Surrounded by the dwarfing Sierra de Catorce mountain range, Rough Guides writer Alasdair Baverstock indulges in some hallucinogenic Mexican cactus for an eye-opening experience.
The cactus beside me was quite audibly breathing. Its expansions and contractions were sure signs of its survival in this desert. In fact, looking around at the abandoned silver mine everything was breathing. The creeper vines clinging to the dilapidated furnace chimney, the rock on which I was sitting, the very ground itself was sucking deeply and greedily on the air. Or so the hallucinogen coursing through my system was telling me.
Five hours north of Mexico City, Real de Catorce is an abandoned silver mining town nestled in an eighty mile-long massif in San Luis Potosí state. The industry has all gone. Mexico’s largest silver deposits were exhausted fifty years ago. Now the town survives on peyote tourism, which sees travellers come to experience a plant with hallucinogenic properties, grown in the desert nearby.
After five miles of cobbled mountain road and a two kilometre tunnel, we arrived in the town. Alpine in its constitution, Real de Catorce’s whitewashed houses, soaring church spire and cobbled streets are a world apart from the Spanish imperialism which built the state capital, San Luis Potosí.
The guides were immediately upon us, asking, “you’re after the medicine?” as soon as we arrived. Local touts charge £10 (US$16) a head. “We go in my jeep, collect the medicine and then go to a safe place for the effects,” one promised. Ten minutes later we were doing just that, perched precariously on the 4x4’s roof as we tackled the terrifying road down out of the mountains.
Peyote is a cactus which grows around the roots of other desert shrubs. It is a squat and fleshy plant, soft enough to be harvested with a credit card, its texture that of broccoli stem. Its sale for consumption is illegal, although the Mexican authorities tend to look the other way if one has come to the source to experience it. Visitors can walk away from the desert with whatever they can hold in their stomachs.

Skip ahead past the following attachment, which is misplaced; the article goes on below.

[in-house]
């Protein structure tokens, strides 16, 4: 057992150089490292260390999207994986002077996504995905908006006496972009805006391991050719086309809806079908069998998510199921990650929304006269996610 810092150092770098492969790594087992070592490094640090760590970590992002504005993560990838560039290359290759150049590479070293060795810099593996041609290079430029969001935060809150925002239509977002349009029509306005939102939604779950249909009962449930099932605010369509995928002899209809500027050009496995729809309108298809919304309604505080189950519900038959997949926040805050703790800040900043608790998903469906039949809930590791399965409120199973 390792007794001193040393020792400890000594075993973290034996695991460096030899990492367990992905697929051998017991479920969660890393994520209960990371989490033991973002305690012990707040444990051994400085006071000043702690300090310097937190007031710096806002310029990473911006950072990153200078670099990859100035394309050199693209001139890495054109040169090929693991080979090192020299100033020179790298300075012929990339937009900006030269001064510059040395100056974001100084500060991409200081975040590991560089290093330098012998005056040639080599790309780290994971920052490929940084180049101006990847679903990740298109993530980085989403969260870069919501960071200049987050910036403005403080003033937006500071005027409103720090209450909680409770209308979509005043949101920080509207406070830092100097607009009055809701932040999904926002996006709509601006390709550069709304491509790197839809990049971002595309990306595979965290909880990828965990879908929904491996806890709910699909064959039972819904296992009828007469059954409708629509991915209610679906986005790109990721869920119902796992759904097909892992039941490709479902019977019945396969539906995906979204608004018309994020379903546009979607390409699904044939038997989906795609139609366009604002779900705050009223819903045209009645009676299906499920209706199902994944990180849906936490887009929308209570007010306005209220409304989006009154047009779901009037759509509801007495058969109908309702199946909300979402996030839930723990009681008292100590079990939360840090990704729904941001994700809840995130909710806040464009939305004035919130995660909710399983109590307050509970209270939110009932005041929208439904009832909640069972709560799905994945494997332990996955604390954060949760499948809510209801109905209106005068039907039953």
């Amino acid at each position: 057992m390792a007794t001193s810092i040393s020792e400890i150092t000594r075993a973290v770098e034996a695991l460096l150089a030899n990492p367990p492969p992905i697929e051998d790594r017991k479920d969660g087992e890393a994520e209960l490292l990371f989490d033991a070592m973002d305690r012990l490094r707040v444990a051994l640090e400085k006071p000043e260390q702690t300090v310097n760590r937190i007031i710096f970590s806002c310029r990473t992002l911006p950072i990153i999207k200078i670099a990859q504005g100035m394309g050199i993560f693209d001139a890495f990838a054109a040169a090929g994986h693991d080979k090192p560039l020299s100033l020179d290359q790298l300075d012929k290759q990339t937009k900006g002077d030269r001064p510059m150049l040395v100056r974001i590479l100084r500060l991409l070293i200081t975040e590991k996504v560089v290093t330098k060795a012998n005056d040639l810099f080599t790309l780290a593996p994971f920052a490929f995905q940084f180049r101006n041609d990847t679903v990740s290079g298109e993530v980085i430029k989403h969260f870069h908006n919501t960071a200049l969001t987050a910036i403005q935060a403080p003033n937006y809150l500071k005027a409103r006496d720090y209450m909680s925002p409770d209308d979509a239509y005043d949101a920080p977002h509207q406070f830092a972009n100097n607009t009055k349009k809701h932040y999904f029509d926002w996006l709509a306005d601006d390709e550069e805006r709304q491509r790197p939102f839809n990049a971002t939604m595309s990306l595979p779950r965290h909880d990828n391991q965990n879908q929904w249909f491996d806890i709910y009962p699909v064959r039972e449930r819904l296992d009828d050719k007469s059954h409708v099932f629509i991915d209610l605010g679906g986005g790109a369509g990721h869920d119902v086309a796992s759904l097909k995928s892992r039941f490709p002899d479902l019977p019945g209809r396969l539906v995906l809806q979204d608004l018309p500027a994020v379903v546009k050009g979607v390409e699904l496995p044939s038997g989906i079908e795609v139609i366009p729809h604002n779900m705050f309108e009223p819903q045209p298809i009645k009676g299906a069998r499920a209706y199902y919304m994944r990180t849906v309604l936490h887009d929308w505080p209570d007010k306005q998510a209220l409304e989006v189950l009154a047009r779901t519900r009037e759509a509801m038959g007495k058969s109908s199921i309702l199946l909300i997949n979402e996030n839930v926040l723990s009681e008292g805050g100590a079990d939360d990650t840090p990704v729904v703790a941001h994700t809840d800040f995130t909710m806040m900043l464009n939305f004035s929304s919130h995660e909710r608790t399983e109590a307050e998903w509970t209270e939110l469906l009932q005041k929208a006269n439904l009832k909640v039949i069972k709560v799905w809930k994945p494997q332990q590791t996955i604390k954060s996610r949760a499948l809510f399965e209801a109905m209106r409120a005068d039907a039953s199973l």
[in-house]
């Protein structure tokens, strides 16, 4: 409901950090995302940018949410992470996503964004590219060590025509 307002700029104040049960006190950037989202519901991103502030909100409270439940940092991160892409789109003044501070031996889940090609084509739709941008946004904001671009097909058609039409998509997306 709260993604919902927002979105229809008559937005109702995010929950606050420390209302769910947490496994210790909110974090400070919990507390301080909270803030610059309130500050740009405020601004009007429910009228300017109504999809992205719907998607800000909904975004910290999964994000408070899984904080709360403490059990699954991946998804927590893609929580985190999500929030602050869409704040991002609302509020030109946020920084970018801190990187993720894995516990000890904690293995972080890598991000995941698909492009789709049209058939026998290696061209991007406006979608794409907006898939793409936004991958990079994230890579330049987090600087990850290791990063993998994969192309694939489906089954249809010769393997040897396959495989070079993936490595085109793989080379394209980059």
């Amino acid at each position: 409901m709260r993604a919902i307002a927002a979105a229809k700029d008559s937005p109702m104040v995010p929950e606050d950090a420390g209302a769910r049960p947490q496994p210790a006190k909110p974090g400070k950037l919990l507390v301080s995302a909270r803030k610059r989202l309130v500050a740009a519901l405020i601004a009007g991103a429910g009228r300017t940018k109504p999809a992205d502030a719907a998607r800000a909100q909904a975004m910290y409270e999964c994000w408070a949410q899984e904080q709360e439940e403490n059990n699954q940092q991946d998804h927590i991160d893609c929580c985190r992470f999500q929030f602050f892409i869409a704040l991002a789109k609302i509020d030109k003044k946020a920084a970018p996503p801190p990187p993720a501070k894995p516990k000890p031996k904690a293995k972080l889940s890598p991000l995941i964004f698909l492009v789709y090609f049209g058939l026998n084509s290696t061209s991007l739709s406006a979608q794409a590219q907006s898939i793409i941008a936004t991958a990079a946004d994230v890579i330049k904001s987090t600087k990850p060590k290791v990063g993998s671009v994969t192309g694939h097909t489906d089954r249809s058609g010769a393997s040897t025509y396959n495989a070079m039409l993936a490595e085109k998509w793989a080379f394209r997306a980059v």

Sitting in a circle on the desert floor, each with two plants (a decent dose we were informed), we raised a stumbling toast to a new experience and began the arduous process of swallowing the peyote. Extremely bitter and acrid, the plant should be cleaned of the cotton-like strands that sprout from its centre, as well as any sand particles that may still be hanging on. Ten minutes and twenty mouth rinsings later, we were on our way.
“You guys taken the medicine?”, the petrol station attendant grinned knowingly at me.
“Yes. Have you?”
“Not today, but sometimes I’ll eat a little bit. Makes you feel nice”.
The hallucinogen takes perhaps an hour to kick in, during which time we made our way back up towards the mountain town, stopping at its abandoned mine for a tour.
Entering the area I could feel my mind begin to trip. Sounds were more intense; the rustle of the trees was fizzing in at me from all directions. The eagles hunting the vast skies were heart-racingly beautiful; the bridge across the gorge was an astonishing feat of engineering; the shared benevolence of all living things in the region had soaked me in its light.
Suddenly the simple fact of the world’s existence and my own within it was an amazing fact. Perhaps the only fact. That’s the sort of hallucinogen peyote is. It’s possible to see life’s panorama more widely.
The rest of the afternoon was spent in Real de Catorce, shopping for dulce de leche desserts and silver jewellery mined and made in the mountains around us.
Sitting down with the group – a civil engineer with his girlfriend, my friend Tim and I – we talked about what we were feeling. “It comes in waves”, said the girlfriend, “you think you’re coming down but then a wave breaks in your mind. It washes over you and you’re in deep again.”
“You feel very connected to things”, said Tim, “part of something bigger”. We all agreed.
Lunch was delicious: pozole, a long-stewed Mexican pork soup filled with corn, juices and local vegetables. It felt like enough food for the entire day, let alone lunch. By this time we had entered the second part of a peyote trip: an unshakable inner peace; a calm appreciation of everything around you. This lasts the majority of the trip, a delightful further eight hours.
I offered to give the couple a ride back into town on our way back to Mexico City. We sat in the car and enjoyed the drive as the mountains changed into desert, the skies turned from blue to rosy pink and the cobbled track turned into tarmac motorway. We were content, happy and relaxed.
Saying our farewells at the bus station, we watched the setting sun cast multi-coloured shadows over the mountain range in the distance. They melded into the crowd shoving around the bus terminal. I looked at the humanity and I looked at myself and I looked at the bare earth. Part of something bigger.
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